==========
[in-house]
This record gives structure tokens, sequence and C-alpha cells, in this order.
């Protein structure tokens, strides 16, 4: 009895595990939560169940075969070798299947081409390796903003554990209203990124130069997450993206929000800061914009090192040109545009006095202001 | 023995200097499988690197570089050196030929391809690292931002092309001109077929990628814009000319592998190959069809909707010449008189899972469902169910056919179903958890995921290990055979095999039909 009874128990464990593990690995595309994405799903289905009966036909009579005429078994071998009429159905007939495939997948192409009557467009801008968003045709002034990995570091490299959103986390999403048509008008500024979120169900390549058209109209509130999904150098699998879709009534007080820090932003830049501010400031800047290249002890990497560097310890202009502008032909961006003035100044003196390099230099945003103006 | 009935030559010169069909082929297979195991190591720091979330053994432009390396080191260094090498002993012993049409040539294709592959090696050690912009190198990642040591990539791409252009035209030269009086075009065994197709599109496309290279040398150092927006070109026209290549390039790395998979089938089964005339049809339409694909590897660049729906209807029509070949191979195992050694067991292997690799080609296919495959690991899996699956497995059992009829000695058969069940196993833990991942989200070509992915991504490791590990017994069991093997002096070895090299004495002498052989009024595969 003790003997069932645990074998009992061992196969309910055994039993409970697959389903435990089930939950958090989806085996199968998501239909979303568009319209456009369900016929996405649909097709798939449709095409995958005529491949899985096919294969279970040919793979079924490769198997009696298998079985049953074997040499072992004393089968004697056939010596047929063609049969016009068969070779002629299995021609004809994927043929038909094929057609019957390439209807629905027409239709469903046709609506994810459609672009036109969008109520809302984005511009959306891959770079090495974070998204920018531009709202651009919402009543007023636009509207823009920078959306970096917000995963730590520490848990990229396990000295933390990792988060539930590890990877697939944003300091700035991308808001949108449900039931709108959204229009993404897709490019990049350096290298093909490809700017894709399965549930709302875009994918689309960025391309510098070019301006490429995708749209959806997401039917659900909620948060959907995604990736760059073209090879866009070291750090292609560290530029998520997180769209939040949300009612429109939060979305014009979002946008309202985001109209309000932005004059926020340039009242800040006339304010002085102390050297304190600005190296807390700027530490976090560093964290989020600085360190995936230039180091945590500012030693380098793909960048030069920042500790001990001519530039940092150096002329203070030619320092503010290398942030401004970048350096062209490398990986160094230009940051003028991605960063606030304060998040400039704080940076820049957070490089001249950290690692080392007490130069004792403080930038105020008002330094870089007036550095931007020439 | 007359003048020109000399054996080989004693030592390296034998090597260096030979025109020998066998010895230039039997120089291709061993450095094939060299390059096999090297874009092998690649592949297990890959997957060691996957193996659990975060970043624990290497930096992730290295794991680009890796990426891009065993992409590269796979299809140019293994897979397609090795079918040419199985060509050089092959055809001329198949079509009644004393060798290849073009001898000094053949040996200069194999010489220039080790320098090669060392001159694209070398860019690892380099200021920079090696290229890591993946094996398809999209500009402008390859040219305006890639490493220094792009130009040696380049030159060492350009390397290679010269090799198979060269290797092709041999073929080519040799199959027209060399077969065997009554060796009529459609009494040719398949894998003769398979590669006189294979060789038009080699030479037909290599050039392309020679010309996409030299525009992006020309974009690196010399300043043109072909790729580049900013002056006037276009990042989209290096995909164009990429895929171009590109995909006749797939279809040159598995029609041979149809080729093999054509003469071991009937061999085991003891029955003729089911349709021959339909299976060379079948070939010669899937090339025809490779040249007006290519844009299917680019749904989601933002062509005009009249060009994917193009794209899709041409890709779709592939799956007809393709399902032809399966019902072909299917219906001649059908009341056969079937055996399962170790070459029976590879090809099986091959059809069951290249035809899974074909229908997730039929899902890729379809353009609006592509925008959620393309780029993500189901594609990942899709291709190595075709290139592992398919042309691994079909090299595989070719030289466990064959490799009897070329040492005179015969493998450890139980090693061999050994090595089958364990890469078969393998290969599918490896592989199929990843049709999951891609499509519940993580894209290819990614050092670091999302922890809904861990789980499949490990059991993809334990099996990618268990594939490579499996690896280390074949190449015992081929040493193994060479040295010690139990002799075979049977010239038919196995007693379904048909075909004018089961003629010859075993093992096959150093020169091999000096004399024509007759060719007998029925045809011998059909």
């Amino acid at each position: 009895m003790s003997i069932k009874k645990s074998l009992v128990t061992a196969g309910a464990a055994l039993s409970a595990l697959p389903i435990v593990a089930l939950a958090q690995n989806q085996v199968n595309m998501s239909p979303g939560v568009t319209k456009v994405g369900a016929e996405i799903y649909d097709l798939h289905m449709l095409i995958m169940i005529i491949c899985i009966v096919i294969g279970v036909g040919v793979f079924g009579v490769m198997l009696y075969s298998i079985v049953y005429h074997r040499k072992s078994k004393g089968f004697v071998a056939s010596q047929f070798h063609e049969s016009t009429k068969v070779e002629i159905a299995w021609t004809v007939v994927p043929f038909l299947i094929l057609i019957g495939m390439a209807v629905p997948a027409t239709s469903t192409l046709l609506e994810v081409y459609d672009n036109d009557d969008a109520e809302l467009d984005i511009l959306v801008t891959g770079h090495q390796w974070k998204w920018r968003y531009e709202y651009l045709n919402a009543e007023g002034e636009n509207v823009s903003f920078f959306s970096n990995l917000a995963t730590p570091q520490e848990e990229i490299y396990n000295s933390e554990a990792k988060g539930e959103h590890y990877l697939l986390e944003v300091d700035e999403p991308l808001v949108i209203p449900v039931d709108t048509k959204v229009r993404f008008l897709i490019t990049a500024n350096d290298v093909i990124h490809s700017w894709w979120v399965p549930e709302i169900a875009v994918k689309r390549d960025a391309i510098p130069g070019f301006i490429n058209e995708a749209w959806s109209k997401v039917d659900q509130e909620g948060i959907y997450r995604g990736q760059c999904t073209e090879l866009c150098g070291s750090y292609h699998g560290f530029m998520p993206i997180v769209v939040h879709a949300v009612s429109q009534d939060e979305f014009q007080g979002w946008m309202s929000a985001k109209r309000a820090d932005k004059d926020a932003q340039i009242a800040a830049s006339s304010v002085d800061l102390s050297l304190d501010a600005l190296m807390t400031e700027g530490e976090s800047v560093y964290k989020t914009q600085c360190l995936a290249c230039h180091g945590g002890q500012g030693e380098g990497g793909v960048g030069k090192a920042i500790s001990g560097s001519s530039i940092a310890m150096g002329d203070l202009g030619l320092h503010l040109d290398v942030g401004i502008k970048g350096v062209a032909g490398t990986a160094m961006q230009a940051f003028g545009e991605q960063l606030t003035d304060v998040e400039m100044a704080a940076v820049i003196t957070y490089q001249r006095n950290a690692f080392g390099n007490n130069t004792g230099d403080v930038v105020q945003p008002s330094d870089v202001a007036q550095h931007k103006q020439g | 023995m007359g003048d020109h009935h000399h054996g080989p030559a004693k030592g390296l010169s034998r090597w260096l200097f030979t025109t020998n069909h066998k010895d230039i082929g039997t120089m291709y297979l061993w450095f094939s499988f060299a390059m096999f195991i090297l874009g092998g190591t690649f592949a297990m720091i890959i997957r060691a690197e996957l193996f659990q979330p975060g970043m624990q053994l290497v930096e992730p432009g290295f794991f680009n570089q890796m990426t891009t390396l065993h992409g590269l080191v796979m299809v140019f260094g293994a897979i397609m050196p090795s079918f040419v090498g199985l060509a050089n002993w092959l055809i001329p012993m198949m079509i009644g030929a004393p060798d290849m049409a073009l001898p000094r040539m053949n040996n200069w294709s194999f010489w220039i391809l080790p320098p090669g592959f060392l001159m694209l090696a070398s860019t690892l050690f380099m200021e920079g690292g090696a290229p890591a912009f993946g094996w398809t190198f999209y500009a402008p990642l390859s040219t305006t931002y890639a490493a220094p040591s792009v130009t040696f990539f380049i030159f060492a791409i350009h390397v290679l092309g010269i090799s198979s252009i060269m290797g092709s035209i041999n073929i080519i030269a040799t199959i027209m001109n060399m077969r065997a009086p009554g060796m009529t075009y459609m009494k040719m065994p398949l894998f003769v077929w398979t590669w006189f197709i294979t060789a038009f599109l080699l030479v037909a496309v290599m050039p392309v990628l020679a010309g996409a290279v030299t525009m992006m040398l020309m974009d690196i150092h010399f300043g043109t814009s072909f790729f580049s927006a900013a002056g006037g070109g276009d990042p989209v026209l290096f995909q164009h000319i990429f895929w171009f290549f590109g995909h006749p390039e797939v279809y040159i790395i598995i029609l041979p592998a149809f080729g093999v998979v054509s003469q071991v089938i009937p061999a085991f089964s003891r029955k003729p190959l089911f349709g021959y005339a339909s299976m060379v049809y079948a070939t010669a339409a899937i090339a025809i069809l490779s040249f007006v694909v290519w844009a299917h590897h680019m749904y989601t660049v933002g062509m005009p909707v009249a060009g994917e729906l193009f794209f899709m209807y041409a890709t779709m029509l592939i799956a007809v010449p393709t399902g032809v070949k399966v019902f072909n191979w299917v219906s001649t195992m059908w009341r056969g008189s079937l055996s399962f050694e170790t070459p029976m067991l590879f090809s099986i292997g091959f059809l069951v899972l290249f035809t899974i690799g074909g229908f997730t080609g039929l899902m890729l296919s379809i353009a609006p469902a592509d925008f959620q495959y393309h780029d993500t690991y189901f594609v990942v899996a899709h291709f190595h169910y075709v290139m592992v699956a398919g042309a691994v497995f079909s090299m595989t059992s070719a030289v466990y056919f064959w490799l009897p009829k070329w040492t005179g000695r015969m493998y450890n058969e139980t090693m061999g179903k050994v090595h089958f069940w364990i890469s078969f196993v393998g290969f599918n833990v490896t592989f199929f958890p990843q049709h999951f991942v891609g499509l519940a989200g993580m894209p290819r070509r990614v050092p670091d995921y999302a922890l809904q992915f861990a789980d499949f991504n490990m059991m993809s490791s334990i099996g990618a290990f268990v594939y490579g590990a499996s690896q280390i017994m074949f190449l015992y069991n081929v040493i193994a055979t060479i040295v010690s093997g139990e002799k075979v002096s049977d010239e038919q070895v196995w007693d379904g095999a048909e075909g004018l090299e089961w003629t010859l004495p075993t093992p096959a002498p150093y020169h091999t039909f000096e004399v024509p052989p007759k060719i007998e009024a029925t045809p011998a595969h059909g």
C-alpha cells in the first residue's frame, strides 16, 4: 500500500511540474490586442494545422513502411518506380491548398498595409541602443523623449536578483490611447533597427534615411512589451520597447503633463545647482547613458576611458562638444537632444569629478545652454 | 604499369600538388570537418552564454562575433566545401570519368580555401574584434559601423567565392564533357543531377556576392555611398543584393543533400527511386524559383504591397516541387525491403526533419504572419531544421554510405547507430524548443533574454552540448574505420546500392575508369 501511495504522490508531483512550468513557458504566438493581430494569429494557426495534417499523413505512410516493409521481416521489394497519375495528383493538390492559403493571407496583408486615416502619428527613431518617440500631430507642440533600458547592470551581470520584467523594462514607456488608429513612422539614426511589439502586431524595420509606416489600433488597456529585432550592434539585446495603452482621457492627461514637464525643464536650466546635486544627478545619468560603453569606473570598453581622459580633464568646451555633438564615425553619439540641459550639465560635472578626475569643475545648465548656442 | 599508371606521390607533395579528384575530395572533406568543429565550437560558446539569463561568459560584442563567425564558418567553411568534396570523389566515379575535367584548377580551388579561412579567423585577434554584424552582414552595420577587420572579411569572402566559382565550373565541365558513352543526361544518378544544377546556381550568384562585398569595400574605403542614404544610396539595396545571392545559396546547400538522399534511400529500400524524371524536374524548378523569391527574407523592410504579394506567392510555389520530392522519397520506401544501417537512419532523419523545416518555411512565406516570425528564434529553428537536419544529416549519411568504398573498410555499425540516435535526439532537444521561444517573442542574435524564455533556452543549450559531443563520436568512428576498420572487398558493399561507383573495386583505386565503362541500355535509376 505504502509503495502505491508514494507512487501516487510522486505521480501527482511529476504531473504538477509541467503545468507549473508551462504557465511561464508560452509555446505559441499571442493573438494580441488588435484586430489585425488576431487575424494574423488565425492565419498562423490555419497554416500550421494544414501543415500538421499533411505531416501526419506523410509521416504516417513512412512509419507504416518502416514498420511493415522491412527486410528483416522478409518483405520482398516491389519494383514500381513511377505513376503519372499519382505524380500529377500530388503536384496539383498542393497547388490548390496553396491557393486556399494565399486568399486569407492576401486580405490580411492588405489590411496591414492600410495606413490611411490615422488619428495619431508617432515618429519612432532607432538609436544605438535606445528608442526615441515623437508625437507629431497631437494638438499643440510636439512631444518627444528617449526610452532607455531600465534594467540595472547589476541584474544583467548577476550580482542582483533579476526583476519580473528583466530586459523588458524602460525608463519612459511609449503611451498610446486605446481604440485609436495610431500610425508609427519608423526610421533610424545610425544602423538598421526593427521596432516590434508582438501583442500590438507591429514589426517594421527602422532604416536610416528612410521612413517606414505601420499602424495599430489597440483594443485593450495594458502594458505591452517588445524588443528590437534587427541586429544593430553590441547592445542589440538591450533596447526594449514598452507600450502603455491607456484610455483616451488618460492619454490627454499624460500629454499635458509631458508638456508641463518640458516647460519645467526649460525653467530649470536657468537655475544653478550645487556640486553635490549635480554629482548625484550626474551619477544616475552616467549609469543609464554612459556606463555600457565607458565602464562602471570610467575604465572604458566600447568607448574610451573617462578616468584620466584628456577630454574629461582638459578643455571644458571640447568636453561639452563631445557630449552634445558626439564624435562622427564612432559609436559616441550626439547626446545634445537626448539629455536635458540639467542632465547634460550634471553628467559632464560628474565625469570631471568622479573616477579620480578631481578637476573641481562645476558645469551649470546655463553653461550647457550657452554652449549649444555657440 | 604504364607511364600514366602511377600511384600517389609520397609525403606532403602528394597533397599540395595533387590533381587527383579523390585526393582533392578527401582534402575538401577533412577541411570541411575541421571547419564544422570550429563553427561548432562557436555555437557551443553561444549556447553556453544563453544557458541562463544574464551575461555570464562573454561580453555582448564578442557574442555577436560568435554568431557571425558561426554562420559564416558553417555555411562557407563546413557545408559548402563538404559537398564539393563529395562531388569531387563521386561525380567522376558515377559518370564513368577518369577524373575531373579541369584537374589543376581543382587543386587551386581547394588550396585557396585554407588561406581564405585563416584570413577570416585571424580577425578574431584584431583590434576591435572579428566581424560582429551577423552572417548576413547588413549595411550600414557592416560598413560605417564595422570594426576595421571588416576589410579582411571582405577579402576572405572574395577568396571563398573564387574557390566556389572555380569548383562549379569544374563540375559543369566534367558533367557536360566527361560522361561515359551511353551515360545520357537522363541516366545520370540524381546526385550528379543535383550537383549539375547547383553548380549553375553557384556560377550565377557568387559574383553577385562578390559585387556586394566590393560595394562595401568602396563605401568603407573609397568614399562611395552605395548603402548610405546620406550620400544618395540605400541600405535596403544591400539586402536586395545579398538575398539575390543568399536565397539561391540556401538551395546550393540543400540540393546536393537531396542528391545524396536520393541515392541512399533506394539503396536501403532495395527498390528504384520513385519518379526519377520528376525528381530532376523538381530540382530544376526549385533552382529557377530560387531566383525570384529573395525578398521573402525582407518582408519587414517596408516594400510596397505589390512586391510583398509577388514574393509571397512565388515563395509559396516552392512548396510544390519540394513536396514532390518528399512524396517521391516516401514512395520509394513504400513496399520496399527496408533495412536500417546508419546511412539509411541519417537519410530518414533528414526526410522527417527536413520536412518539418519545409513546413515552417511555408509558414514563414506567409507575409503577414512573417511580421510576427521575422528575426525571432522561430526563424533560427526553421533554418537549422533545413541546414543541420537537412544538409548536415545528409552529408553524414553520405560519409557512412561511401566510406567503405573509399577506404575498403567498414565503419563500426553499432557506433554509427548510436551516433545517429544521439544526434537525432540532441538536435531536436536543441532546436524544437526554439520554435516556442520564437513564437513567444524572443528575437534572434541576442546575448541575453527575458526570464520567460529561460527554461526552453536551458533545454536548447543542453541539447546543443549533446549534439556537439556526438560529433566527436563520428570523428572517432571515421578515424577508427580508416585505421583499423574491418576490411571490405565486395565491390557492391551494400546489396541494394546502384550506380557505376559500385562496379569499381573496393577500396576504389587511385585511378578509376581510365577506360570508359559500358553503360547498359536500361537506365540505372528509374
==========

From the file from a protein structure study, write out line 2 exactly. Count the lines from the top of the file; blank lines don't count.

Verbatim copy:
This record gives structure tokens, sequence and C-alpha cells, in this order.